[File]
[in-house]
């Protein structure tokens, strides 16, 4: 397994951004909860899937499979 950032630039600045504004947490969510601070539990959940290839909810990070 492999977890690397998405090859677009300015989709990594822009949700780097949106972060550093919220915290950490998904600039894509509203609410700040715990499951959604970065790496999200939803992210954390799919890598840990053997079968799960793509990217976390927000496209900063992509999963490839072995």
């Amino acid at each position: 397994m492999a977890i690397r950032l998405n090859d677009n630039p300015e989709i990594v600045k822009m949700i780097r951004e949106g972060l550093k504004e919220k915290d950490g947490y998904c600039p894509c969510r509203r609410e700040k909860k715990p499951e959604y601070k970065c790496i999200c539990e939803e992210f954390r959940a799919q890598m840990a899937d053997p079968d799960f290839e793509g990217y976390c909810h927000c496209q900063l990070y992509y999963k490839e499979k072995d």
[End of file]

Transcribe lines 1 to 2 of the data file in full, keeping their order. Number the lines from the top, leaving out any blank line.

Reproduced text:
[in-house]
């Protein structure tokens, strides 16, 4: 397994951004909860899937499979 950032630039600045504004947490969510601070539990959940290839909810990070 492999977890690397998405090859677009300015989709990594822009949700780097949106972060550093919220915290950490998904600039894509509203609410700040715990499951959604970065790496999200939803992210954390799919890598840990053997079968799960793509990217976390927000496209900063992509999963490839072995």